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Brycen Newman stays active outside hospital doors; Experimental treatment begins this month

Brycen+and+some+of+the+CCHS+baseball+players+pose+for+a+picture+at+the+1st+Annual+LyonHearted+kickball+tournament%2C+honoring+17-year-old+Jason+Lyon+who+passed+away+from+brain+cancer+in+October.+
Brycen and some of the CCHS baseball players pose for a picture at the 1st Annual LyonHearted kickball tournament, honoring 17-year-old Jason Lyon who passed away from brain cancer in October.

Brycen and some of the CCHS baseball players pose for a picture at the 1st Annual LyonHearted kickball tournament, honoring 17-year-old Jason Lyon who passed away from brain cancer in October.

Photo by Mr. Rick Newman

Photo by Mr. Rick Newman

Brycen and some of the CCHS baseball players pose for a picture at the 1st Annual LyonHearted kickball tournament, honoring 17-year-old Jason Lyon who passed away from brain cancer in October.

Celine Aubry-Dumand, Editor-in-Chief

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The road to recovery has been exhausting for Cathedral Catholic High School sophomore Brycen Newman ’18, who in July of 2015 was diagnosed with melidoblacoma, one of 128 different strains of brain cancer.

Despite the demanding schedule cancer patients like Brycen are subjected to, visiting the hospital sometimes on a daily basis, taking blood tests and undergoing surgeries and other medical procedures, Brycen still has the time and energy to participate in events outside the hospital doors.

“The girls lacrosse and football teams came out to a kickball tournament in Alpine on a Sunday,” Mr. Rick Newman, Brycen’s dad, said. “Out of the 30 teams, a third of them came from Cathedral. Quinn and Wyatt Hoffmann’s team made it to the finals [as well as] Jason Lyon’s team [a friend of Brycen’s who passed away this past October from brain cancer. Jason was a senior at Christian High School in Alpine, CA].”

CCHS has shown tremendous support for Brycen since his diagnosis. And now, recent news that Brycen’s doctors found another tumor in Brycen’s brain has led to even more support from the CCHS community.

“The [school] rally the other week made Brycen smile from ear to ear,” Mr Newman said. “Brycen loves his school, and the outpouring from all of the community is incredible. [Cathedral] is part of our family.”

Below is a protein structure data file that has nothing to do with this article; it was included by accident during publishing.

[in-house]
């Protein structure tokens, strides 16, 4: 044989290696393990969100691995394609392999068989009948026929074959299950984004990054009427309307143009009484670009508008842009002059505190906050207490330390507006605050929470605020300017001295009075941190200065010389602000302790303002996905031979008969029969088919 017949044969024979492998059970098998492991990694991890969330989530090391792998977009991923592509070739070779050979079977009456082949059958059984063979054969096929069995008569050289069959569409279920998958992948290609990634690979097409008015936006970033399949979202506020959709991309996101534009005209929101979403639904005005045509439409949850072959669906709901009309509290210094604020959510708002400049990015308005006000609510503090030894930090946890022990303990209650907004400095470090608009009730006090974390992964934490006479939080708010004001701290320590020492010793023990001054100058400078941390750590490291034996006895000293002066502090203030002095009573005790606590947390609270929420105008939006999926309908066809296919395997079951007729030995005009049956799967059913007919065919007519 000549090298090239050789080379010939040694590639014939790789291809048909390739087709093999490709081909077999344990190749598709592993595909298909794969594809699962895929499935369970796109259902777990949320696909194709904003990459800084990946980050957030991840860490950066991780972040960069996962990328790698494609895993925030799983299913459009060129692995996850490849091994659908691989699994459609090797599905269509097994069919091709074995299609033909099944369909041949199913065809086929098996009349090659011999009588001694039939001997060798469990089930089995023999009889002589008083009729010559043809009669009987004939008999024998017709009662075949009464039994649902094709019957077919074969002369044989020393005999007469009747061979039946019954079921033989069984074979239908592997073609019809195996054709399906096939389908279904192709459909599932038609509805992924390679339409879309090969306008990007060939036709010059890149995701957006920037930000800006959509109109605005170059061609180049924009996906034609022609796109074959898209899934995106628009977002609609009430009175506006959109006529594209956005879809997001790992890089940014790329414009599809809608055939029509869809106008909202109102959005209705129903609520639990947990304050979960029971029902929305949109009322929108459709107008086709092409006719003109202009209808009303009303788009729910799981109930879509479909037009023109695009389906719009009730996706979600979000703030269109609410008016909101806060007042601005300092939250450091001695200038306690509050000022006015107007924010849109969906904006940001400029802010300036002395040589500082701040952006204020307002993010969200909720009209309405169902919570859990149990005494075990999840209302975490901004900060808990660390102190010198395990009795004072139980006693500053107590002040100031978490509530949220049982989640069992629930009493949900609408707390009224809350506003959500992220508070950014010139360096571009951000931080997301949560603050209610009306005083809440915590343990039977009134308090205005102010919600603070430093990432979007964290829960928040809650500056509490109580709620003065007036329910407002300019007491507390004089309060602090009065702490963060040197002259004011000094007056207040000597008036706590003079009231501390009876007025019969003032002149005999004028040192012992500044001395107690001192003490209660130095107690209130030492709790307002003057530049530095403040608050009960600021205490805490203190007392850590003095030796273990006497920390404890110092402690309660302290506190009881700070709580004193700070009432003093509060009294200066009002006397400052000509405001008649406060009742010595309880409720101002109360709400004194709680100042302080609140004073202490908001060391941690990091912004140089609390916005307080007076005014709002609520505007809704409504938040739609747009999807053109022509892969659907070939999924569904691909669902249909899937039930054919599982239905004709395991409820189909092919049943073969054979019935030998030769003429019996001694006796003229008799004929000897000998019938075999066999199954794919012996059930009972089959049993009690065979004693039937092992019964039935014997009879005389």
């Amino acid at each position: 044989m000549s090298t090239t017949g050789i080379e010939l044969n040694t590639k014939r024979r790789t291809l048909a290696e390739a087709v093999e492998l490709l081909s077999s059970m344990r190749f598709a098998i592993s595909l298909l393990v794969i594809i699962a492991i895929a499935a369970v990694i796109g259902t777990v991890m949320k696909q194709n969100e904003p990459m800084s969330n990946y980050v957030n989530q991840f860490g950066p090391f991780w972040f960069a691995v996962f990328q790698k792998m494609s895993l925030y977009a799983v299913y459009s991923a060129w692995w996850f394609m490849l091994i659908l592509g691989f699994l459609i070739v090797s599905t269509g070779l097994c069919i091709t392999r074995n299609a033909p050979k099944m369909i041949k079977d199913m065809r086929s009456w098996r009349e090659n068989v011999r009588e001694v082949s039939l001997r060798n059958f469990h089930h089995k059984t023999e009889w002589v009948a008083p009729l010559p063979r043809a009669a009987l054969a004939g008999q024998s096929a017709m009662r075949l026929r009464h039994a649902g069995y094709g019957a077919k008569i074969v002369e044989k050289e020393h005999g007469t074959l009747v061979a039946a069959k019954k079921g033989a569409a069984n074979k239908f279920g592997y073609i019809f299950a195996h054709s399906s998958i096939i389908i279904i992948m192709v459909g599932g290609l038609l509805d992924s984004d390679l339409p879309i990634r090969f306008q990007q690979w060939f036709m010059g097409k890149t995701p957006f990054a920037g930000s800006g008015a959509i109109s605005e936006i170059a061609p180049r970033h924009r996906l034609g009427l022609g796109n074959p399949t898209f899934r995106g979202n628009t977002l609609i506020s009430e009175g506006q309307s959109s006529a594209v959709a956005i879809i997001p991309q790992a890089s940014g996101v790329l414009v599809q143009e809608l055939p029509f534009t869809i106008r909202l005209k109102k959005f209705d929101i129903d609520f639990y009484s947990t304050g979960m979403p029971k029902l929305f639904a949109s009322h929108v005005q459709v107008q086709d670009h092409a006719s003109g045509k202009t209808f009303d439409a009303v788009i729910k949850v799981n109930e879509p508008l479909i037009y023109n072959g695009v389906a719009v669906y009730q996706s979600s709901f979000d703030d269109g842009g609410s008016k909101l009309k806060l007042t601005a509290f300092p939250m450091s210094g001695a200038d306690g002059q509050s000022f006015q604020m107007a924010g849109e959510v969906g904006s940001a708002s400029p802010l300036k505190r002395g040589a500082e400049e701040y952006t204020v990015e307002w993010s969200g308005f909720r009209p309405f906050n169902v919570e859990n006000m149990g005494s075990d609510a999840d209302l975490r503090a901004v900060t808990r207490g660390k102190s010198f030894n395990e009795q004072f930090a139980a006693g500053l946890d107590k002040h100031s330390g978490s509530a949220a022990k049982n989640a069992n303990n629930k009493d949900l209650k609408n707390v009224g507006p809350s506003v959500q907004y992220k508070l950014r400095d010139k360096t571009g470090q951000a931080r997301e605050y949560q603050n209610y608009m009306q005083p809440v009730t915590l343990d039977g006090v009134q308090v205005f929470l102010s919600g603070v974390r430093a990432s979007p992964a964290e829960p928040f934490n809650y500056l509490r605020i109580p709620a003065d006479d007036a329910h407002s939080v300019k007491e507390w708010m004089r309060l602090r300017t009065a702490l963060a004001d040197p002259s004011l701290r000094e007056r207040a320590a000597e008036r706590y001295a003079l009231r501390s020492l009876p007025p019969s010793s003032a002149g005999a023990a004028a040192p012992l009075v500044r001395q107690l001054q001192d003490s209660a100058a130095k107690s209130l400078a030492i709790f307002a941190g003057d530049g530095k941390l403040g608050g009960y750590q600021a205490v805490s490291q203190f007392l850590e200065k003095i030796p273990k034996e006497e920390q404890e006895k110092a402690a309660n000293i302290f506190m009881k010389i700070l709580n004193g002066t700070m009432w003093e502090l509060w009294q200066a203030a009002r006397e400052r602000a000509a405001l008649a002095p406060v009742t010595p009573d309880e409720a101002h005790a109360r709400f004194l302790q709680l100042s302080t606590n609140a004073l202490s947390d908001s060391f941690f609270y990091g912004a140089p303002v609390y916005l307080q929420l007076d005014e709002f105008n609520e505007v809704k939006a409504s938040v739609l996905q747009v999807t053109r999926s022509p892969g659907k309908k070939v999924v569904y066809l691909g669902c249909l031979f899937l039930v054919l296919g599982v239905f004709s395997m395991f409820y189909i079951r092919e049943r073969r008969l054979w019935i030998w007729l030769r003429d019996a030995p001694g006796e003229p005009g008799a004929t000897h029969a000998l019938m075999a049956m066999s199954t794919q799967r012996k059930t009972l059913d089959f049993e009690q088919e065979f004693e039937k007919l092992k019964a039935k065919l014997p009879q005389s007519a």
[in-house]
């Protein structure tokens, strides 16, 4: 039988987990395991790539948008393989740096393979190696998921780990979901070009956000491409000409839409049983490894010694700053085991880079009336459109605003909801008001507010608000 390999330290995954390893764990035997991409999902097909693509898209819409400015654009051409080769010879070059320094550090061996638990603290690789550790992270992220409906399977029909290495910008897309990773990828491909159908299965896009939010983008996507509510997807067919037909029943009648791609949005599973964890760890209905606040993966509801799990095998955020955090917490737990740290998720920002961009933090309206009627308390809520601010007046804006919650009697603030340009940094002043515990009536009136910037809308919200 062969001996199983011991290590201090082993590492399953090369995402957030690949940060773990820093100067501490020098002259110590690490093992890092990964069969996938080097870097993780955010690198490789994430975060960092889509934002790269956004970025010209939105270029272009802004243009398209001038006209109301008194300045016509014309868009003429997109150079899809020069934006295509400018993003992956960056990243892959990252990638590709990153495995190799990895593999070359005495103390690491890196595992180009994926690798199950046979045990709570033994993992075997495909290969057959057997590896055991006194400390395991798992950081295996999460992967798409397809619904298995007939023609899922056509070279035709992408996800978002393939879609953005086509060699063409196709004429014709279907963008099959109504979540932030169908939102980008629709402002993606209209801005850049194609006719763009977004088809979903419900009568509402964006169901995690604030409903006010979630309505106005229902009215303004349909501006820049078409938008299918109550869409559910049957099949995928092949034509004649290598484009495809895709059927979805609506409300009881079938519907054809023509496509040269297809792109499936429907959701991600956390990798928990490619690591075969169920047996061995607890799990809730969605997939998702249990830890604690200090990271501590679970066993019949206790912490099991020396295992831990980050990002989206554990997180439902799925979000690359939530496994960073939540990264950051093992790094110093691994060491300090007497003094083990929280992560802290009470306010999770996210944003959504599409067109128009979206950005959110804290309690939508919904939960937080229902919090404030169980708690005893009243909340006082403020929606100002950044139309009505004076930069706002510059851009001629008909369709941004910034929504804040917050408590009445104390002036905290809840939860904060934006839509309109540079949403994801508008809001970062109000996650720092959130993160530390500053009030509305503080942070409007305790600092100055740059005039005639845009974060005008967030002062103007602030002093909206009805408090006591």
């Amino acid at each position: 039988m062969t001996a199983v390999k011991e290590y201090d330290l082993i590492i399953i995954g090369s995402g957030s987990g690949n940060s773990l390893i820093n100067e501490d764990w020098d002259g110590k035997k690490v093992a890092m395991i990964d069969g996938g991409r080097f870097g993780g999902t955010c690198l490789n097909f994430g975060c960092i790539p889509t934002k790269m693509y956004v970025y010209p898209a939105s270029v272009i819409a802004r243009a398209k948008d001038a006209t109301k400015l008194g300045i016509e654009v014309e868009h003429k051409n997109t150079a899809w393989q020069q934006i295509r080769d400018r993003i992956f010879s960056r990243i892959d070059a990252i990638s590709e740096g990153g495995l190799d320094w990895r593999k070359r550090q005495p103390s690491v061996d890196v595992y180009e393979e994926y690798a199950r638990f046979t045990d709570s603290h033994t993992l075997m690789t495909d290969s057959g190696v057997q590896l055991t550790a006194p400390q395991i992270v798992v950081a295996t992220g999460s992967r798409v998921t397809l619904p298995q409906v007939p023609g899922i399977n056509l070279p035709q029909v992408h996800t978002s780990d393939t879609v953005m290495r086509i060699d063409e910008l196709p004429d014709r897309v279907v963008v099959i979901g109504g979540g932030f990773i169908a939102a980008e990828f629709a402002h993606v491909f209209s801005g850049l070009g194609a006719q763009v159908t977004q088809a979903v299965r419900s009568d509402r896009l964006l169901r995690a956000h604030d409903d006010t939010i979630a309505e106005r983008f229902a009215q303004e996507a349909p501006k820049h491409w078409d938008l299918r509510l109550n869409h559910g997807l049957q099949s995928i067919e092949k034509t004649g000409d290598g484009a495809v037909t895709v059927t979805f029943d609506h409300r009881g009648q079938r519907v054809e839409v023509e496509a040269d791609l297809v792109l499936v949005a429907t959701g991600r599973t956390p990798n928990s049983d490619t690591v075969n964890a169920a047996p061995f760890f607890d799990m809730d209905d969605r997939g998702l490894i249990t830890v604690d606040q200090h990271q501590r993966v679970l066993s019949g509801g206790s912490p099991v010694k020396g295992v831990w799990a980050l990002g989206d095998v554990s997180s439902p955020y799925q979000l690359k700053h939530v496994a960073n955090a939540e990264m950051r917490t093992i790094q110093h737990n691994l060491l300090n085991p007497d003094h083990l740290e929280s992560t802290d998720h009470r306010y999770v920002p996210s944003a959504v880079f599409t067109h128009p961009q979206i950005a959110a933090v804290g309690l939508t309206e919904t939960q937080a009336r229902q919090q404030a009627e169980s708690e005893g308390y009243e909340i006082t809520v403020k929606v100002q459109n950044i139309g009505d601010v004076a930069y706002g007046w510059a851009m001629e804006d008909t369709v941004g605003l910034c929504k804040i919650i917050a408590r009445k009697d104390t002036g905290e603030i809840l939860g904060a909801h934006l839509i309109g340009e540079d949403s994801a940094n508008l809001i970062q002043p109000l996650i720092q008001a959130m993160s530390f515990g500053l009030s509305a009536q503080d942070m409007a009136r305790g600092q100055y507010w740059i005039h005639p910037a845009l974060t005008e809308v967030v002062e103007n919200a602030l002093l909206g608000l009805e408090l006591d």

Classmates and faculty, even those people who do not know Brycen personally, have donated to his GoFundMe account to help defray medical costs, and many people have commented on Brycen’s Battle for Brycen Facebook page. These actions definitely say something about the CCHS community and its unity as a faith-based school.

CCHS student Sydney Straton ’18 even created posters for Brycen at the Super Bowl in January.

“We all love Bryce and would do anything to help him out,” Stratton said. “All the sophomores support him and know he’s going to get through this.”

Brycen is both thankful and confident that his friends, and even people he does not know, support him and pray for him.

“[My friends] rally for me every day and are really supportive,” Brycen said. “They visit me when they can and I go see them, too. I come out to the baseball games and sometimes I [hang out with friends] and we do poker and stuff like that.”

The battle against cancer is not an easy one as cancer patients and their families know, but there is light at the end of the tunnel, and for some, that light is God.

“God has helped me battle through cancer,” Brycen said. “I couldn’t have done it without him. Believe and good things will happen.”

God has opened up new doors for Brycen and his family. The latest door to open has been an introduction to one of the newest, most cutting-edge cancer therapies, immunotherapy or biologic therapy, which replaces the more traditional approaches of chemotherapy and radiation.

According to cancer.net, “Immunotherapy is a type of cancer treatment designed to boost the body’s natural defenses to fight cancer. It uses materials either made by the body or in a laboratory to improve, target or restore immune system function.”

Brycen’s latest surgery will take place soon after the family travels this month to Orlando, Florida to receive treatment from Duane Mitchell, a neurosurgeon at the University of Florida who specializes in neurosurgery and immunotherapy.

The Newman family is hopeful that the immunotherapy works, noting that Brycen will receive the same therapy that former President Jimmy Carter received five months ago that cured his cancer.  

“If the tumor is small enough then I won’t need surgery,” Brycen said. “A laser beam [would be used to] burn the tumor instead. [To determine if the tumor is small or large], the robot scans the tumor and sees how big it is.”

Brycen has worked hard lately to build muscle, visiting the gym six days a week and taking yoga and pilates with his mother every Sunday. On Tuesdays and Thursdays, Brycen attends physical therapy and practices coordination and balance.

He also continues to eat healthy. As a part of the sugarless diet he has had to continue during treatment, Brycen eats plenty of foods with vegetables and ginger.

“Brycen can still eat fruit,” Mr. Newman said. “He makes shakes with ginger, which can help fight cancer cells. He also drinks alkaline water. The theory of alkaline water is that cancer does not survive in it.”

“We’ll try anything as long as there is some hope.”

The one constant through this ordeal remains the family’s faith.

“We pray every night,” Mr. Newman said. “It’s important in keeping the faith and knowing there is someone watching over us. Brycen is blessed to go to a Catholic school.”

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The School Newspaper of Cathedral Catholic High School
Brycen Newman stays active outside hospital doors; Experimental treatment begins this month